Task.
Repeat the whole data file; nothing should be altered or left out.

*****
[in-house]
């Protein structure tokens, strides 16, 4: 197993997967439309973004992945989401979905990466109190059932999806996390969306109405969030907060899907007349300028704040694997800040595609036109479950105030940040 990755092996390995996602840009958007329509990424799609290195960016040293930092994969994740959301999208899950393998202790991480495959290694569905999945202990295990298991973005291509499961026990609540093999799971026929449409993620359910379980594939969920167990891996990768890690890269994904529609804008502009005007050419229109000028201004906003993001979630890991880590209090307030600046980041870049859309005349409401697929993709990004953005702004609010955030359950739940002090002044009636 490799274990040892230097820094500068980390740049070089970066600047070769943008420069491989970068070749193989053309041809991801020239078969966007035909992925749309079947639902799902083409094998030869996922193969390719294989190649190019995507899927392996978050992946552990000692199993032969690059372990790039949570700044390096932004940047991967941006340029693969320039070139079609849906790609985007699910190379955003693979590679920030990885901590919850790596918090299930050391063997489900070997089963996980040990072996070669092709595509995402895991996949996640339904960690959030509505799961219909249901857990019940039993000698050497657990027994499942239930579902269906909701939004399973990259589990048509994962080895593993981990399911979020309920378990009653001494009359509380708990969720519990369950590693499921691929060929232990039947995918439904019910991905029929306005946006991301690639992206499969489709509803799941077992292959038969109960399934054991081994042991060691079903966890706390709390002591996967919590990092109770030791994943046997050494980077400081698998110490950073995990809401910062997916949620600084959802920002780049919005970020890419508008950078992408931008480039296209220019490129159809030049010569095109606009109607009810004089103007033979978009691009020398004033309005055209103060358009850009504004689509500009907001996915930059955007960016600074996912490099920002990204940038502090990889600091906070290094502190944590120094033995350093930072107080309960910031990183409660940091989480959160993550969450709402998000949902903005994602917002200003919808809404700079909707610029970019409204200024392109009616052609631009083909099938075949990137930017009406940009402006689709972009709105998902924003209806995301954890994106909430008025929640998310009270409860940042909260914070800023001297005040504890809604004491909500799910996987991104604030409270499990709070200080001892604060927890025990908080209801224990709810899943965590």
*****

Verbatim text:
[in-house]
């Protein structure tokens, strides 16, 4: 197993997967439309973004992945989401979905990466109190059932999806996390969306109405969030907060899907007349300028704040694997800040595609036109479950105030940040 990755092996390995996602840009958007329509990424799609290195960016040293930092994969994740959301999208899950393998202790991480495959290694569905999945202990295990298991973005291509499961026990609540093999799971026929449409993620359910379980594939969920167990891996990768890690890269994904529609804008502009005007050419229109000028201004906003993001979630890991880590209090307030600046980041870049859309005349409401697929993709990004953005702004609010955030359950739940002090002044009636 490799274990040892230097820094500068980390740049070089970066600047070769943008420069491989970068070749193989053309041809991801020239078969966007035909992925749309079947639902799902083409094998030869996922193969390719294989190649190019995507899927392996978050992946552990000692199993032969690059372990790039949570700044390096932004940047991967941006340029693969320039070139079609849906790609985007699910190379955003693979590679920030990885901590919850790596918090299930050391063997489900070997089963996980040990072996070669092709595509995402895991996949996640339904960690959030509505799961219909249901857990019940039993000698050497657990027994499942239930579902269906909701939004399973990259589990048509994962080895593993981990399911979020309920378990009653001494009359509380708990969720519990369950590693499921691929060929232990039947995918439904019910991905029929306005946006991301690639992206499969489709509803799941077992292959038969109960399934054991081994042991060691079903966890706390709390002591996967919590990092109770030791994943046997050494980077400081698998110490950073995990809401910062997916949620600084959802920002780049919005970020890419508008950078992408931008480039296209220019490129159809030049010569095109606009109607009810004089103007033979978009691009020398004033309005055209103060358009850009504004689509500009907001996915930059955007960016600074996912490099920002990204940038502090990889600091906070290094502190944590120094033995350093930072107080309960910031990183409660940091989480959160993550969450709402998000949902903005994602917002200003919808809404700079909707610029970019409204200024392109009616052609631009083909099938075949990137930017009406940009402006689709972009709105998902924003209806995301954890994106909430008025929640998310009270409860940042909260914070800023001297005040504890809604004491909500799910996987991104604030409270499990709070200080001892604060927890025990908080209801224990709810899943965590």